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    'In the Last 40 Years, 52% of All Wild Animals Have Disappeared' - Activist

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    A collapse of civilization is almost certain in the next few decades, according to biologist Paul Ehrlich, who said that high population and high consumption by the rich is destroying nature and is leading to a sixth mass extinction. Sputnik discussed the issue with Alon Tal, from Tel Aviv University and an environmental activist.

    Sputnik: This is really quite a fascinating topic because the book written by Paul Ehrlich, it was written 50 years ago, his rather controversial book “The Population Bomb,” I’m wondering did it have any impact since then?

    Alon Tal: It had impact on people like me, Professor Ehrlich's contribution to the future of humanity is unmatched by offering a strong and compelling case; there are skeptics who, I would argue, that he’s spot on. In other words, if in the last 10 years, 100 million people have died of hunger related diseases, his projection that that was going to happen if we do not manage to stabilize population on this planet, is already happening, with tremendous human suffering and I haven’t even gotten to nature, I just want listeners to realize that in the last 40 years, 52% of all wild animals, all nature on the planet have disappeared, over half of it was destroyed because human numbers are so great.

    READ MORE: Overconsumption, Inequity 'Lower Chances of Avoiding Global Collapse' — Scholar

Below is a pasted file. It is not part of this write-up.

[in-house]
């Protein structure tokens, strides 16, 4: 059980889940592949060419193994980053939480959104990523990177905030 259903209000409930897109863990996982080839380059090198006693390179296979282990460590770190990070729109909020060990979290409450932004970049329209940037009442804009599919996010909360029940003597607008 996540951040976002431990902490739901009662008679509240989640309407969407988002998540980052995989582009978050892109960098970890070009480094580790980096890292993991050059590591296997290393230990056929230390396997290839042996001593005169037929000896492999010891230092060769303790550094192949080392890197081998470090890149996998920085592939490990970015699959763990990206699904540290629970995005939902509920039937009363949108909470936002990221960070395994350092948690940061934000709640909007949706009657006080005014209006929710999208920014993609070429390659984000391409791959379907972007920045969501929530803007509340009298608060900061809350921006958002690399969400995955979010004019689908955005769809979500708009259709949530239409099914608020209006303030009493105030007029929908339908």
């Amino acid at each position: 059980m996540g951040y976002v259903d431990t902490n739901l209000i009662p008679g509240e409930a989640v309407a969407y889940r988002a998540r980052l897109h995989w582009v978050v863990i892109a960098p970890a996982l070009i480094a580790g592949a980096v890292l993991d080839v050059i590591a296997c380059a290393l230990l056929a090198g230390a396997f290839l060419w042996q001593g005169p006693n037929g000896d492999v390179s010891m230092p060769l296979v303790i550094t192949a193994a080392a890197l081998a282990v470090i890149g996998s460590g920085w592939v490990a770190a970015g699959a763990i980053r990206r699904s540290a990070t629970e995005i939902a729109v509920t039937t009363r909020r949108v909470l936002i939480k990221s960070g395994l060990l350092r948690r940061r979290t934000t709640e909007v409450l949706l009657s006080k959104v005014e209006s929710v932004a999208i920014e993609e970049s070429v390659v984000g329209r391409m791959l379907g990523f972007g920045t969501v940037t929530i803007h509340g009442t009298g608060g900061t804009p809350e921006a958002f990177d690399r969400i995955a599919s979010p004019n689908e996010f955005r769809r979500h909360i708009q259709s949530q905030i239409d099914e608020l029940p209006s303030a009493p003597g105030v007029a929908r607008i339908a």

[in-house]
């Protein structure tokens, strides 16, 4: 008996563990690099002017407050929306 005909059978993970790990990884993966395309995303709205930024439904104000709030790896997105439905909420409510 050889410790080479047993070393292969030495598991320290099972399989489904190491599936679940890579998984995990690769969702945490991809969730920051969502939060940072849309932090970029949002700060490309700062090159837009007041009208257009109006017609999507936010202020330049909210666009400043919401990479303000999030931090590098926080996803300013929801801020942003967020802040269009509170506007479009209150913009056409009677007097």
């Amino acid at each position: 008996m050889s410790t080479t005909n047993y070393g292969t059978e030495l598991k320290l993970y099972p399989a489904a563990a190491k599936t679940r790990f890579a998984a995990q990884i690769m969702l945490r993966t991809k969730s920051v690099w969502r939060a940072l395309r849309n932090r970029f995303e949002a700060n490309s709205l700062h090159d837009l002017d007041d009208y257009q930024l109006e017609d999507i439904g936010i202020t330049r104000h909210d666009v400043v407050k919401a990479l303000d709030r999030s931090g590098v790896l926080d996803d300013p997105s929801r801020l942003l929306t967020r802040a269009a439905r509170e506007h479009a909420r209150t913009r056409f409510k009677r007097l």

Sputnik: Realistically what do you think is the solution to Earth's overpopulation problem, because going back to Ehrlich's book, of course, there were no easy solutions, all the solutions suggested there were really tough?

    Alon Tal: The first thing we have to recognize that no nation has managed to adopt policies to stabilize population without doing three things and that's empower women, empower women and empower women, all the rest is commentary. So let’s start with society where there is still very dramatic growth, mostly in Africa women simply don't have reproductive autonomy; they do not have  access to contraceptives, the freedom to make the decision. Whenever we will give women these choices, they will opt for lower-sized families. I salute the work of places like the Gates foundation, which has taken on the service to offer 200 million women who do not have contraception, given that choice. But that’s not all that we need to do, we need to also start being much more honest with the public and explain to them that we are destroying the natural resource base in which will live, we will never stop climate change with the population going the way it is and start talking to the aid programs. Country's like Russia certainly does not need to change it’s demographic patterns, their birth rate, and I salute the people of Russia on that responsibility, but other countries including, my own country of Israel, where we have 3.1 children per family, are on an unsustainable track that has to change.

    Sputnik: How dangerous is toxic pollution to humans? We all understand that pollution is a tremendous problem, but how soon do you think the population will start to feel the effects of toxic pollution?

    Alon Tal: We always talk about the small gradual impacts. I’ll give you one example from my own country of Israel. Did you know that there has been a 40% drop in concentrations of sperm among Israeli men in the last decade, in other words the so-called endocrine destructive — chemicals which I believe come from a variety of sources, whatever the reason is, today we see a situation where infertility problems are huge, but that’s not how we have to solve the population problem. Also we see a dramatic rise in breast cancer among women here, locally one in seven women have it, we have a rise in testicular cancer, these are what we call come from endocrine disrupting —- small, small concentrations, but they are not natural and human bodies do not know how to deal with them, we already see them and there’s countless examples on the planet of people being poisoned every day.